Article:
The professional is the embodiment of the best; it’s a visible display of what the potential is after going through all the drills, exercises, practices and all the other sacrifices and commitments needed to ‘get good’. Seeing the professional gives the sport enthusiast joy, and it also gives him hope, something to aspire to, and a sense of value to the effort.
This is what I discovered in my first retreats, and this is what I saw in the eyes of the elder, the Abba. The holy ones are the professionals when it comes to religious life. Be it this Abba I saw, a ’tunt’ (aunt) at Church, the ’giddo’ (grandpa) making Korban or the garbage collector on your street. I will not forget the first feeling in the presence of those righteous people I met: joy. Inexplicable joy. I remember thinking to myself, “Wait, if this is what it looks like to be holy – if this is what it looks like when you have actually become good at this religion thing – then I want that.” I wanted their peace, their joy, their contentment, their stability. I wanted their lack of concern or care for anything that I felt was so necessary. I could just see goodness and I loved it. I wanted to be holy.
Today, hearing this Abba speak words of wisdom and pointing out to me where I fall short, was a source of great contentment. Yes, it is possible to have someone hold a mirror in front of you, and rather than disparaging, to feel hope. With simple truths of the Gospel he was able to rightly divide the word of truth for me. He was able to point out where I fall short, as well as what is stable and good. The sincerity of his heart, however, and the paternal look in his eyes, would make any sceptic uncomfortable. The sceptic would be uncomfortable because of the unmistakeable authenticity of the man.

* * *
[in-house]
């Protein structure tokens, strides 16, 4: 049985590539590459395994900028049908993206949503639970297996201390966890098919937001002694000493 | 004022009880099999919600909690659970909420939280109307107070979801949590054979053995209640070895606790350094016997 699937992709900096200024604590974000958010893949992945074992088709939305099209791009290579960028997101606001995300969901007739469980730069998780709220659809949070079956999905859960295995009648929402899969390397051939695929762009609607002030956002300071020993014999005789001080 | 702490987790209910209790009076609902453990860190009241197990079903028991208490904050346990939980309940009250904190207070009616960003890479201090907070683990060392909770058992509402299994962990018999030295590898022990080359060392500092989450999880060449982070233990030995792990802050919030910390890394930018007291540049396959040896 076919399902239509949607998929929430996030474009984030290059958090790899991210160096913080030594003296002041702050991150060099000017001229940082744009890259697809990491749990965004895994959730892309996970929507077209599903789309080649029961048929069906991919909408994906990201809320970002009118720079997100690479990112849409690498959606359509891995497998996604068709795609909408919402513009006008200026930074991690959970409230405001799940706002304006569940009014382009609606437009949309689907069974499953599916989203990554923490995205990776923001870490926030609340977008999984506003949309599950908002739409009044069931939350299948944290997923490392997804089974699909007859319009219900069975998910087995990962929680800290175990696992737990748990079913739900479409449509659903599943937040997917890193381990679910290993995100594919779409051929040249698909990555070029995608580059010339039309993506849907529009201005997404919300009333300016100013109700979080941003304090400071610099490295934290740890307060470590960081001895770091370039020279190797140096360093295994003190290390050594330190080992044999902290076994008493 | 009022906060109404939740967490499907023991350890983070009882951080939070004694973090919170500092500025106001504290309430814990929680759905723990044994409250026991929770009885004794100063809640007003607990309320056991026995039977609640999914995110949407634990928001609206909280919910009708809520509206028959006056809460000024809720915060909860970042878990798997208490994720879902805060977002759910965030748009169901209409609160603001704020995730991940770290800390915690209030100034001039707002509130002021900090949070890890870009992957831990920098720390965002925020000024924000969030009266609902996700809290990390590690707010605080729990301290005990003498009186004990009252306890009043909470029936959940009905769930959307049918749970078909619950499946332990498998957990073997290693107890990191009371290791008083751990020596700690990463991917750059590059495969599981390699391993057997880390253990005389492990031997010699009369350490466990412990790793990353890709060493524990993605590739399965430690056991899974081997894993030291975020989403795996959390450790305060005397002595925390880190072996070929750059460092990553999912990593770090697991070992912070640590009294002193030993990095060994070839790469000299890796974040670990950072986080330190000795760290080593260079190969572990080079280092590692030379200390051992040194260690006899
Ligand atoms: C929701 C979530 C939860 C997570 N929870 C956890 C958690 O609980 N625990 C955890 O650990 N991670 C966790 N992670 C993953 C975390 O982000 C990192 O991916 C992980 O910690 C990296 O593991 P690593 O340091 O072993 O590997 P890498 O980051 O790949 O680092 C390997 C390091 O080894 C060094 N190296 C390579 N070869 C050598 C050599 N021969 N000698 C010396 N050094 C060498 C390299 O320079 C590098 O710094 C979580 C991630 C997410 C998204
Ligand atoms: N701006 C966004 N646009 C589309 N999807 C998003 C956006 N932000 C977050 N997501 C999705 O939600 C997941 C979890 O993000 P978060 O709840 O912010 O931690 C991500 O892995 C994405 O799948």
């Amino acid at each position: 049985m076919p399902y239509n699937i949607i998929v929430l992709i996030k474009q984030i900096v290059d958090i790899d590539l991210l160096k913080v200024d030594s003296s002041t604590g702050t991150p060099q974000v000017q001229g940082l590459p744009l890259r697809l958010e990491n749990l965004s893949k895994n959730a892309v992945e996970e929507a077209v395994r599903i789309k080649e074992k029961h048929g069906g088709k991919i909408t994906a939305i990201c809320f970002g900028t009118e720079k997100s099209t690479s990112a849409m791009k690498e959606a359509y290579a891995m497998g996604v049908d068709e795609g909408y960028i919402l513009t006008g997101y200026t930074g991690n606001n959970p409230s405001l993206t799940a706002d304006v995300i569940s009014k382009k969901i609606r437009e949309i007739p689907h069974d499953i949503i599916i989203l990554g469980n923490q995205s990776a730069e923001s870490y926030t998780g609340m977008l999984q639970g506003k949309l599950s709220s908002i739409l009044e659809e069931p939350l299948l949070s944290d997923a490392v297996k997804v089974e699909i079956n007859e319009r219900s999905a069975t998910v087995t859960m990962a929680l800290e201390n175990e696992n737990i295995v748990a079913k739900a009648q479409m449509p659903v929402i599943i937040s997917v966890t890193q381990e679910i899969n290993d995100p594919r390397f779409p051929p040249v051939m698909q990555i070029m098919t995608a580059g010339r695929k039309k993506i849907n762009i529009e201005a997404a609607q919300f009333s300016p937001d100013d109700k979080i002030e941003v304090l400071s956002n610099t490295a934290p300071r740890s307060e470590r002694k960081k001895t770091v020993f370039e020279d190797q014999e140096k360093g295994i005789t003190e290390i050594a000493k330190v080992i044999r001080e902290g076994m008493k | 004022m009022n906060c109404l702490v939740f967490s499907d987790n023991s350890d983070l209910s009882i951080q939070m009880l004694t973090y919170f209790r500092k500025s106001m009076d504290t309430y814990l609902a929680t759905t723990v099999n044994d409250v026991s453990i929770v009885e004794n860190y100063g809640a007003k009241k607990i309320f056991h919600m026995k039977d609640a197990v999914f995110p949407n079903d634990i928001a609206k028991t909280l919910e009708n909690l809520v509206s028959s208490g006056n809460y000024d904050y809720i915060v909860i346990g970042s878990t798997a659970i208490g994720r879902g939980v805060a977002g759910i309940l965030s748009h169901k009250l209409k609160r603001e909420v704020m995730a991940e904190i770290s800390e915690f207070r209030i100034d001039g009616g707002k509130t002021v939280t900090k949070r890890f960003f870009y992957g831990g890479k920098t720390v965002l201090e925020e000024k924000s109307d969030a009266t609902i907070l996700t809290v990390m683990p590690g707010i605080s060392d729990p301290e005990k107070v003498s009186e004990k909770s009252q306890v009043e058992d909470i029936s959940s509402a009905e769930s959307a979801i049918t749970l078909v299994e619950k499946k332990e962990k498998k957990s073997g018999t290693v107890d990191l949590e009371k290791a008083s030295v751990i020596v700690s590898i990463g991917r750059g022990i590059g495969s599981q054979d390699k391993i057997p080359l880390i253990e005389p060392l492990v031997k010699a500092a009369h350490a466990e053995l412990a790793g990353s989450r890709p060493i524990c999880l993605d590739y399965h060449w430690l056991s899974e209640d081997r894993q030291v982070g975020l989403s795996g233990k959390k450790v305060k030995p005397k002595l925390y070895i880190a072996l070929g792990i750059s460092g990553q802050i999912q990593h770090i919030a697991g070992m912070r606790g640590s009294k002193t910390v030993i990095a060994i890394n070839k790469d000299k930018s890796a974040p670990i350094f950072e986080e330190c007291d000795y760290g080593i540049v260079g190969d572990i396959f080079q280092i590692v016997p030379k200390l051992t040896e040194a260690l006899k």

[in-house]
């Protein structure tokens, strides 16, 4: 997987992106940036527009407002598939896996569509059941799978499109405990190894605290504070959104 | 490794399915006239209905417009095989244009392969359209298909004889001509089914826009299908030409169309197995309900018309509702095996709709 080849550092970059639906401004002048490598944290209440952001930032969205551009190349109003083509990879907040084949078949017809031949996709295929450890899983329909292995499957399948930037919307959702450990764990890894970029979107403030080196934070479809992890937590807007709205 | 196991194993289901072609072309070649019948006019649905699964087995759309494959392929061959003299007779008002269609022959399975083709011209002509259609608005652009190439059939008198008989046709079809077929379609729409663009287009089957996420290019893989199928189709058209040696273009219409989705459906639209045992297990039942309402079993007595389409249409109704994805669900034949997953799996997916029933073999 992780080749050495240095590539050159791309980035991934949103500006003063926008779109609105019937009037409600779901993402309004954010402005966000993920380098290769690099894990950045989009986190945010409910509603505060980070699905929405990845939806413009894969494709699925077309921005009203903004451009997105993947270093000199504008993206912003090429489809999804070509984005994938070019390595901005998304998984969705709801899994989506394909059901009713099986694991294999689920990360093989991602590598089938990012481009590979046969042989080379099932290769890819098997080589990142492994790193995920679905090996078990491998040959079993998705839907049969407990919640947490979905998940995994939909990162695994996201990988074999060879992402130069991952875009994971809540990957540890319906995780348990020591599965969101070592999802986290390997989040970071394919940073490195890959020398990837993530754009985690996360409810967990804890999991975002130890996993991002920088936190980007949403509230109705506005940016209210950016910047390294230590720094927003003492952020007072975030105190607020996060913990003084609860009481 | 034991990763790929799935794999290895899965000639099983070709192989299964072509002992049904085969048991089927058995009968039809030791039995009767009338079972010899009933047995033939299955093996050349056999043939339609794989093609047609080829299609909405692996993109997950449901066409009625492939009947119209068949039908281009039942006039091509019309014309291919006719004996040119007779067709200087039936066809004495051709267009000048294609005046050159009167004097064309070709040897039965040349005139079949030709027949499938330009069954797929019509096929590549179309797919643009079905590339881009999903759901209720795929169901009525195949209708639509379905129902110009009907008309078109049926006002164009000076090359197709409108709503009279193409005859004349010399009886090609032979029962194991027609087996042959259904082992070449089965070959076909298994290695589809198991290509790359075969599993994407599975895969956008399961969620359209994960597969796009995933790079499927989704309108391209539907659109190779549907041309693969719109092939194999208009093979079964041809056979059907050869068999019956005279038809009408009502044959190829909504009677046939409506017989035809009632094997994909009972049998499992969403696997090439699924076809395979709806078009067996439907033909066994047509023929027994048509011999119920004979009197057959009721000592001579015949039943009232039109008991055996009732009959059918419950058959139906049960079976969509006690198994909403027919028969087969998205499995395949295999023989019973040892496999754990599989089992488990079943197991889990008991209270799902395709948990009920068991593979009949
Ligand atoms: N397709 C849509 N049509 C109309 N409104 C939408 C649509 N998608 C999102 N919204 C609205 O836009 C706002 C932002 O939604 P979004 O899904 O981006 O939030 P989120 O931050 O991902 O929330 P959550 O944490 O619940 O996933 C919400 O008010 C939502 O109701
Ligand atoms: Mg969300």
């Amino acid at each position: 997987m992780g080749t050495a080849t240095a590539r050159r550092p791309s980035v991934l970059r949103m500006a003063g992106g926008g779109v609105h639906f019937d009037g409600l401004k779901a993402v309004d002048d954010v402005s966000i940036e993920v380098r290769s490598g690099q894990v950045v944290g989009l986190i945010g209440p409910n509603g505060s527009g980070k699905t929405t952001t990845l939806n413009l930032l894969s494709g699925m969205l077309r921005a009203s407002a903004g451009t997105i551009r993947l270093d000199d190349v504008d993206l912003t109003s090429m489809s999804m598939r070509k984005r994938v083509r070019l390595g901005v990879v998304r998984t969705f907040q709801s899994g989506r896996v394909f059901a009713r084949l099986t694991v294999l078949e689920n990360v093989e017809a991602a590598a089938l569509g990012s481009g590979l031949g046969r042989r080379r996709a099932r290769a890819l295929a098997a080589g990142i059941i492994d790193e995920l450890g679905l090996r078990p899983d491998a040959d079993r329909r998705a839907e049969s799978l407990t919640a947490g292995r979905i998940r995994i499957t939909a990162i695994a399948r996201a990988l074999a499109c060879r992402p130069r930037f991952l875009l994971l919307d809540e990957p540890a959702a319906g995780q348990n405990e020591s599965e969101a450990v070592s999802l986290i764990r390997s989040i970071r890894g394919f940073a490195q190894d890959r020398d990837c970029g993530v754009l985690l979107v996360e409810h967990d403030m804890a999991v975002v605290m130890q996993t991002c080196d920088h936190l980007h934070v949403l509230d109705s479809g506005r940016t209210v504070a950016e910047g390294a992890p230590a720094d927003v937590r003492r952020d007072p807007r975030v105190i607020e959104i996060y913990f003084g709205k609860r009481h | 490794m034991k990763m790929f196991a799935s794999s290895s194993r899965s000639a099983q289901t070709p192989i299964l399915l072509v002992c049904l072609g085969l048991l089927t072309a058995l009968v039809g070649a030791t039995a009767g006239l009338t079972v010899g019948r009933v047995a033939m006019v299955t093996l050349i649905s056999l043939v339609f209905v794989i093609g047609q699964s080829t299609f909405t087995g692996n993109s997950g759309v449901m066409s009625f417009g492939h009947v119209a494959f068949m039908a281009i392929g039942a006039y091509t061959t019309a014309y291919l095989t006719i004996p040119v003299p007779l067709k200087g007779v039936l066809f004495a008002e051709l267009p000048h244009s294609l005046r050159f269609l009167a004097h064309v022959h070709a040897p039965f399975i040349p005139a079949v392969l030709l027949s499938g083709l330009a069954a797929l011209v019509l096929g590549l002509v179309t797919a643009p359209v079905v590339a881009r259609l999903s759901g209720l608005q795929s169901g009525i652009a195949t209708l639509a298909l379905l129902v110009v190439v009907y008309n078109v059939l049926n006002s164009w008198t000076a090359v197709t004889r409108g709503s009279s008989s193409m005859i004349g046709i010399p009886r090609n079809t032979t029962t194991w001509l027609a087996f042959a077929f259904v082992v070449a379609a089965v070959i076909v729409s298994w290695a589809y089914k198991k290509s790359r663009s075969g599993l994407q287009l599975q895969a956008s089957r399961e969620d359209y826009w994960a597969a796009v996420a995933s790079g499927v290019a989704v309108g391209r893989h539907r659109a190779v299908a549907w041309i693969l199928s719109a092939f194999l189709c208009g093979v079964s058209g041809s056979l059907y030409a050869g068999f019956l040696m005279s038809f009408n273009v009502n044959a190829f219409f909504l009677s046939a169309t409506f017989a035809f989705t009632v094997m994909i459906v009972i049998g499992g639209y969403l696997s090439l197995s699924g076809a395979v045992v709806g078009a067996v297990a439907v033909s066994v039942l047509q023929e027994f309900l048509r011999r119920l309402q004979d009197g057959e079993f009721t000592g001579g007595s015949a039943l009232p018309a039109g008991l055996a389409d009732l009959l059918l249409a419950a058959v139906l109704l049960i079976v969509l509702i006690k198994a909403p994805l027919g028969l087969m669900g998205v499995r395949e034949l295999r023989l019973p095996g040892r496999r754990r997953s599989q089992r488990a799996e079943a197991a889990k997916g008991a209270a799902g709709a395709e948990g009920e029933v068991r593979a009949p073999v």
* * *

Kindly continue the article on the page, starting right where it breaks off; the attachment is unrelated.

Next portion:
While I will not elaborate on most of what we spoke about, given the very personal nature of it, one thing that stood out to me was the clarity of the Gospel to him. He points out how often in wanting to appear kind and gentle, we use the “ma3alish factor”, or, the English equivalents: the “that’s alright” or “it’s okay” factor. I mean the kind that excuses wrongs or tries to make a wrong seem acceptable. Like, “I have been trying so hard to stay pure but I just cannot do it.” The answer to this is not, “That’s alright”. Yes, God forgives sinners – but, as the Abba asked today, Does the sinner want to change? Or does the sinner want to be confirmed as being justified in their state and left to sit there? He points at the Lord Himself. When the woman caught in adultery is brought before Him, He responds saying, “Sin no more”. He doesn’t console her that she was in a good place. Yes, He grants her hope and gives her love and compassion, but He does not dress up sin as being acceptable. Sin is sin, and it is an offense against God.
Even writing these words may appear to some to be harsh. We are uncomfortable being told that we are wrong, yet there is such a thing as right and wrong. If you were to have sat with this elder, and I have many-a-time for seventeen years – you would not be hurt by the words, but enlivened. You would know that in spite of his strictness to the letter of fighting the devil and sin, that he is overwhelmingly understanding and compassionate toward the human condition, confessing even his own faults. He is real. His understanding and compassion for the human race, though, do not nullify right and wrong.